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Dark web ads offering access to corporate networks increase sevenfold

New report shines a light on hackers offering “access for sale” to other cyber criminals

Hacker-placed ads on the dark web selling access to corporate networks have increased dramatically over 12 months, according to a new report from Positive Technologies. The rise in ransomware attacks is thought to be the main driver for this criminal activity.

Researchers at Positive Technologies said they identified 707 new ads selling access in 2020. That's a sevenfold increase in ads compared to 2019.

Researchers also found as many as 590 new offers in the first quarter of 2021 alone, which is 83% of all offers in 2020. A contributing factor to this increase is a jump in ransomware attacks, according to the report. 

In the first quarter of 2021, the number of users who placed ads for buying and selling access and seeking hacking partners tripled compared to Q1 2020.

Researchers estimated hackers sell about $600,000 worth of corporate network access on the dark web every quarter. Interestingly, the share of expensive access lots priced above $5,000 almost halved. This may reflect novice cyber criminals’ mass entry into the market.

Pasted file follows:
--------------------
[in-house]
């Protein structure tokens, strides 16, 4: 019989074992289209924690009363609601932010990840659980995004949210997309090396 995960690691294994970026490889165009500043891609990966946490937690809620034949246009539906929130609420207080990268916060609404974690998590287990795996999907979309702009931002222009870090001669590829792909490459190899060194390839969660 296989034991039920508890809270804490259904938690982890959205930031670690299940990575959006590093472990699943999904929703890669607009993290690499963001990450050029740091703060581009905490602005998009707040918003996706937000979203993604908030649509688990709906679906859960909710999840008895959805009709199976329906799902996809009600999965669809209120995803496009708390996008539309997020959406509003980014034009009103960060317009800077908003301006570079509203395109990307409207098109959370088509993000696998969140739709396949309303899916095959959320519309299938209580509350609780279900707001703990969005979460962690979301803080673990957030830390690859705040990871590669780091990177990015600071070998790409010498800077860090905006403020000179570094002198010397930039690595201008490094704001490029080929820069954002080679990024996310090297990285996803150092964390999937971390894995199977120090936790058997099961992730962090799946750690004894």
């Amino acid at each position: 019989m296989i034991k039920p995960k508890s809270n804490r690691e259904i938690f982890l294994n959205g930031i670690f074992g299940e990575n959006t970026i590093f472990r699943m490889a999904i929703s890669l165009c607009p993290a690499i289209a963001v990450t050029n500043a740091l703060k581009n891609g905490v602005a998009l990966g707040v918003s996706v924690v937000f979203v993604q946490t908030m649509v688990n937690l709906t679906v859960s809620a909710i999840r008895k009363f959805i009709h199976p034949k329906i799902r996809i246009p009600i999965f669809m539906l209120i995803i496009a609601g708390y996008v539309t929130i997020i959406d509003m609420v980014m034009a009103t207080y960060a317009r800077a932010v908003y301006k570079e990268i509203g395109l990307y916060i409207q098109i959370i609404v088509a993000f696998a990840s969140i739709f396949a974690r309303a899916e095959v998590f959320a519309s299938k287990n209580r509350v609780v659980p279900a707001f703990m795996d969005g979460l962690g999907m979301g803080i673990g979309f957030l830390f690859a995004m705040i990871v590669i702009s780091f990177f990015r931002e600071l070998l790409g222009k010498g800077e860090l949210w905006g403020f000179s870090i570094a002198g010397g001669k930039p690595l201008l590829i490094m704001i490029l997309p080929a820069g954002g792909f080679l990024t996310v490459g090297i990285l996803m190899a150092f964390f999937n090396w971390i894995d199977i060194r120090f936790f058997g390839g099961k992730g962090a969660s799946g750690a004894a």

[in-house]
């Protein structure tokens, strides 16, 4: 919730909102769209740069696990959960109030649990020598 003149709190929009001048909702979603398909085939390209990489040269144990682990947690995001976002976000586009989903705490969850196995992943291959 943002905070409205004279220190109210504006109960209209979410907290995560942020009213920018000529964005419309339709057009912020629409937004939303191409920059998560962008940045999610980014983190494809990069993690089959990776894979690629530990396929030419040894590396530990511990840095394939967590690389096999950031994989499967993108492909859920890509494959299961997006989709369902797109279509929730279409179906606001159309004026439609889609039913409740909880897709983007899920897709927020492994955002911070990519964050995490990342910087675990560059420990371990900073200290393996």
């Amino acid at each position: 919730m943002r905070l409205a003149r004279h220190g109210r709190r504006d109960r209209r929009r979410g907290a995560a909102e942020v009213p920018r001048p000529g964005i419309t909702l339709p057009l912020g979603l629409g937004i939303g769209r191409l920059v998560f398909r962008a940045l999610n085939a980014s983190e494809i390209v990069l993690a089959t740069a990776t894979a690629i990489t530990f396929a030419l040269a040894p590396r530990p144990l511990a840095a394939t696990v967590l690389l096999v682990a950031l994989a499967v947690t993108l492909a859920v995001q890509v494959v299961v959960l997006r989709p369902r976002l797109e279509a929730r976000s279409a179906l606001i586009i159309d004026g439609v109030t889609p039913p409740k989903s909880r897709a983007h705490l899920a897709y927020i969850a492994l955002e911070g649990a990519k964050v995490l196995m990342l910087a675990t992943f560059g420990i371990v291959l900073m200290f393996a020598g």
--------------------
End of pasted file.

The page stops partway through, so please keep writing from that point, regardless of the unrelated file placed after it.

“As we can see, most companies who had access to their networks put up for sale by cyber criminals belong to the services (17%), manufacturing (14%), and research and education (12%) industries," said Yana Yurakova, an analyst at Positive Technologies. 

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"Note that the share of industrial companies and financial institutions, whose networks are typically more expensive to hack, decreased somewhat. This may be attributed to the fact that the initial access market is served by lower-skilled actors who prefer easier victims.”

These findings have led researchers to the conclusion that the cyber criminal profile is changing in many ways. The profile of an external intruder who gains initial access to a corporate network differs from the criminal who follows through with the attack once inside. Most importantly, the two have different skill sets, researchers said.

The person who hacks the perimeter can range from novice to pro, even a specialist with very specific technical abilities. 

The attack on the local network, on the other hand, will be conducted by skilled hackers or cyber criminals who purchase the access on a dark web forum. Once they have the resources needed, they can initiate criminal activities, ranging from theft of funds to lasting disruption of business operations.

“With these realities in mind, a system for protection against cyber attacks may require a different approach,” added Yurakova. “The threat actor model needs to be revised to guard against both access from low-skilled attackers and sophisticated methods of attack.”

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